Usually it's obvious if a tool is too large or heavy for the child. Some common tools such as scissors come in small sizes especially suited for younger children (often too small for adults to use effectively). Also consider the degree of control required; for example a hand-held power drill requires much more coordination than a workshop pillar drill. Depending on where you live, there might be legal restrictions on age when using vehicles, firearms or explosives.
As you're concerned about safety, you'll want to teach the proper respect for (but not fear of) tools.
You might find that you're a better teacher if you ask the child to suggest safety precautions, rather than simply reciting them yourself. If you ask, "how could this hurt us or make a mess, and how can we change that?" you'll have an engaged youngster actively thinking about safety, rather than a bored and impatient one.
It definitely helps if the child can understand the reason for each precaution we take, such as why we cut away from ourselves and other people, and why we always use a solid backstop for airgun targets. The "explain, not tell" rule also holds for instructions that improve the quality of results, such as how to hold a saw for a straight cut.
Try not to be too anxious yourself. If you're unable to hide your anxiety, you might want to ask a trusted friend to supervise and teach on your behalf. Also, make the instruction appropriate for the child: for example, when I started my engineering degree, the university showed graphic photos of the consequences when a person's hair is dragged into an electric drill - that jolted the undergraduates out of their complacency, but there's no need to scare pre-school children like that!
This means that you should demonstrate the use of the correct safety equipment, not merely insist on "do as I say, not as I do". For instance, always use oven gloves for handling hot dishes, safety glasses when drilling or sanding, and ear protection when breaking up concrete. Again, consider asking a trusted friend (or an organisation, such as Scouts or other youth group) to demonstrate and teach the use of tools you're not confident enough with.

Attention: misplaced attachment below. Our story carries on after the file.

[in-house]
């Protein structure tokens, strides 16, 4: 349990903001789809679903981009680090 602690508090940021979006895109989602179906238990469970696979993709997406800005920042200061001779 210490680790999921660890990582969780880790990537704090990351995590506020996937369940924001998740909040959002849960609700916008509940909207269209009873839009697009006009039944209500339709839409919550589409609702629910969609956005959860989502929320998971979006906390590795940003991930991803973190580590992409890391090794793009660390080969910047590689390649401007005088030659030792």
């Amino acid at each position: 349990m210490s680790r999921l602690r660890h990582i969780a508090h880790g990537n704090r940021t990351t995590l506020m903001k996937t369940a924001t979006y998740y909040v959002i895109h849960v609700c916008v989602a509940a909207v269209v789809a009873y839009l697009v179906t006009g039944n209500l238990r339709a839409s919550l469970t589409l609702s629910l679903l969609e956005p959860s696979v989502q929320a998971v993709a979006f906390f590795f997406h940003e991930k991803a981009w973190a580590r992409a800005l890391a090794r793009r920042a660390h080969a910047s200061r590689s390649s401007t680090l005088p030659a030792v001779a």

It's no good being in a hurry to complete your project. If you are, then you should probably defer the teaching to a more suitable time. You need to be able to go at the child's pace, to tolerate their early mistakes and to answer their questions. You should allow some extra time for practising on scrap material before committing to making the once-only cut on their valuable workpiece.
Most of the above sounds like statements of the obvious, but I hope it gives you a tool (!) to assess what's right for you and your child.
I would normally expect a 15-year-old to be familiar with hand tools for woodworking and simple metalwork (saws, files, chisels) and with some power tools (pillar drill, bandsaw). When I was at school (in the 1980s in England), all pupils were taught the use of these tools around age 12-14. As I had a farm upbringing, my personal experience is probably not representative, but suffice to say that with the right environment and opportunity, I was able to use just about any tool except the arc welder by the age of 15.